A notebook belonging to the war poet Edward Thomas will feature in a June 20 auction of fine books and manuscripts at Bonhams with an estimate of £30,000-40,000 ($40,222-53,630).
It contains handwritten drafts for three of Thomas’ seminal poems (The Birds’ Nests, The Mountain Chapel and House & Man), all of which date to December 1914.
Matthew Haley, head of books and manuscripts at Bonhams, said: “This is a very important discovery. Thomas tended to write ideas for his poems on scraps of paper which he then destroyed when he copied out the finished work.
“This notebook, therefore, is one of the few surviving examples of his creative process at work, and of great literary significance.”
Thomas made his name as a literary critic and only turned his hand to writing poetry at the encouragement of his friend, the American poet Robert Frost.
In 1915, after much agonising, he made the decision to join the army. He was influenced in part by Frost’s poem The Road Not Taken (“Two roads diverged in a yellow wood…”), which he took as a chiding of his indecisiveness.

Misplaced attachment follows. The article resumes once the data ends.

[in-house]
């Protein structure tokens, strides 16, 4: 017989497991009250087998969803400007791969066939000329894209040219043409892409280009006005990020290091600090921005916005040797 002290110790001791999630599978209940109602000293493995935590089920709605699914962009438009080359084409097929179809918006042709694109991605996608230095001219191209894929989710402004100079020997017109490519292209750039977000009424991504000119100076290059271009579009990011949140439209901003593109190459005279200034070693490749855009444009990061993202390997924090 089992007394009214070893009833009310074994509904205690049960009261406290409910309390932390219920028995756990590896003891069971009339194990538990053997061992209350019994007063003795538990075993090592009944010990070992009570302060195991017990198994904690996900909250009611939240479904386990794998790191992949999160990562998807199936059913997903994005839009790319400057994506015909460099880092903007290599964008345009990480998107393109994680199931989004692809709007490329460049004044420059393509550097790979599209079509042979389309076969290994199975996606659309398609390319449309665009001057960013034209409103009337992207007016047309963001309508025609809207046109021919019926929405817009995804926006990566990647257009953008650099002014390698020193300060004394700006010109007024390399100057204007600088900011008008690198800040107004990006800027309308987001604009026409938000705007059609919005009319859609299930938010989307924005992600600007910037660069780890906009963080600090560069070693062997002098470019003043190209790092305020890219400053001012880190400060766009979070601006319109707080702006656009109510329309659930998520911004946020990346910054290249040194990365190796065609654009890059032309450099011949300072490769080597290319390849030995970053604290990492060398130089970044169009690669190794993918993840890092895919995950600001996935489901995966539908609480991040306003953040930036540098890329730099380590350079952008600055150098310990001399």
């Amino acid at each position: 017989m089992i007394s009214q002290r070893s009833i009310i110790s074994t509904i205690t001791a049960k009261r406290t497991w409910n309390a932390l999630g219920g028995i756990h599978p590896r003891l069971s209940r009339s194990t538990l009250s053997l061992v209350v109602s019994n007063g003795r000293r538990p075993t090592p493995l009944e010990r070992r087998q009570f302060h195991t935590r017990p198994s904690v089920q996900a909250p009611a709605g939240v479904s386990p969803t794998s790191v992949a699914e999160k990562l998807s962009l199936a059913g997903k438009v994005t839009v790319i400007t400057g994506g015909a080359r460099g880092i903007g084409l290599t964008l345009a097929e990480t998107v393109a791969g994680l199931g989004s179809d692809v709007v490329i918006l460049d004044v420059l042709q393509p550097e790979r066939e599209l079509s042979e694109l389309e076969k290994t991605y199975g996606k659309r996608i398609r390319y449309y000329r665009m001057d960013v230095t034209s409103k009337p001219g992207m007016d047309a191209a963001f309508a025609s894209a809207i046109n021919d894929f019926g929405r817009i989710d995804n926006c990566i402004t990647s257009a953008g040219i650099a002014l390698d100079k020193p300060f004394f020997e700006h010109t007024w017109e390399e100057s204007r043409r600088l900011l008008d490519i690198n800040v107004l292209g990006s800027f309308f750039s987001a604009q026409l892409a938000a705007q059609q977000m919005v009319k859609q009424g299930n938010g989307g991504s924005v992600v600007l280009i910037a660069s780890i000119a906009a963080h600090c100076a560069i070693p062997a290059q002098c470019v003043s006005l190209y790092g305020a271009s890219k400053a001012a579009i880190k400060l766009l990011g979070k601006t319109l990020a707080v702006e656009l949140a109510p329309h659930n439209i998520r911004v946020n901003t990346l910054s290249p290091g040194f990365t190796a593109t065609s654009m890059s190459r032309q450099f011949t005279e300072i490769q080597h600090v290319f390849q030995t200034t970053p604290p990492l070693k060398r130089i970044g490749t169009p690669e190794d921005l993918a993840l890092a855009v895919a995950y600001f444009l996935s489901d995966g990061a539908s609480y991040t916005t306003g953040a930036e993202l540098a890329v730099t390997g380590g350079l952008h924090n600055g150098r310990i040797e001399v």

Frost would later confirm that the poem had been written with Thomas in mind: “I wasn’t thinking about myself there, but about a friend who had gone off to war, a person who, whichever road he went, would be sorry he didn’t go the other. He was hard on himself that way.”
Thomas was killed in Arras in 1917. He left behind a small but acclaimed body of work and is regarded as a key influence on a generation of British poets (Ted Hughes, Philip Larkin and Dylan Thomas were among his biggest admirers).
Thomas’ wife, Helen, gave this manuscript to his friend Jack Haines in 1922. The three poems are close to their final published form, with Thomas’ changes and alterations giving a compelling insight into his process.